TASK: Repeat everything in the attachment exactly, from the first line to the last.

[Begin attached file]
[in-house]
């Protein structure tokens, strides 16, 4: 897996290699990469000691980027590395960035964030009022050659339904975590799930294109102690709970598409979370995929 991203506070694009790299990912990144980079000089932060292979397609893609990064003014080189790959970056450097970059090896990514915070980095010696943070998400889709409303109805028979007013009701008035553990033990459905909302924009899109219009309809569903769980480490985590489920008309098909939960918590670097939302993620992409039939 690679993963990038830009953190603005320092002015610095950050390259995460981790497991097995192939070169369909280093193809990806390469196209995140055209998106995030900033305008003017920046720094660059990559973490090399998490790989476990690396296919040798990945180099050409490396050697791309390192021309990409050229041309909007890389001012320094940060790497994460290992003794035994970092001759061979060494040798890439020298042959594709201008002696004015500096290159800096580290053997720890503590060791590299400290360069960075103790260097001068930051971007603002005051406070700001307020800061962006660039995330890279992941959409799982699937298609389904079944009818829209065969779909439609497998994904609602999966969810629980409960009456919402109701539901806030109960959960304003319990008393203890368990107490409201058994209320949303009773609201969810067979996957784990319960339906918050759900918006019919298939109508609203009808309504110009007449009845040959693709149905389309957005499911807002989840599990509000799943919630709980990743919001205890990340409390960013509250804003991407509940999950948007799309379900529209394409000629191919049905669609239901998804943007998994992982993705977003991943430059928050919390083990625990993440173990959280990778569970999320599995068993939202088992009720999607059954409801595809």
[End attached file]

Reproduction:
[in-house]
């Protein structure tokens, strides 16, 4: 897996290699990469000691980027590395960035964030009022050659339904975590799930294109102690709970598409979370995929 991203506070694009790299990912990144980079000089932060292979397609893609990064003014080189790959970056450097970059090896990514915070980095010696943070998400889709409303109805028979007013009701008035553990033990459905909302924009899109219009309809569903769980480490985590489920008309098909939960918590670097939302993620992409039939 690679993963990038830009953190603005320092002015610095950050390259995460981790497991097995192939070169369909280093193809990806390469196209995140055209998106995030900033305008003017920046720094660059990559973490090399998490790989476990690396296919040798990945180099050409490396050697791309390192021309990409050229041309909007890389001012320094940060790497994460290992003794035994970092001759061979060494040798890439020298042959594709201008002696004015500096290159800096580290053997720890503590060791590299400290360069960075103790260097001068930051971007603002005051406070700001307020800061962006660039995330890279992941959409799982699937298609389904079944009818829209065969779909439609497998994904609602999966969810629980409960009456919402109701539901806030109960959960304003319990008393203890368990107490409201058994209320949303009773609201969810067979996957784990319960339906918050759900918006019919298939109508609203009808309504110009007449009845040959693709149905389309957005499911807002989840599990509000799943919630709980990743919001205890990340409390960013509250804003991407509940999950948007799309379900529209394409000629191919049905669609239901998804943007998994992982993705977003991943430059928050919390083990625990993440173990959280990778569970999320599995068993939202088992009720999607059954409801595809």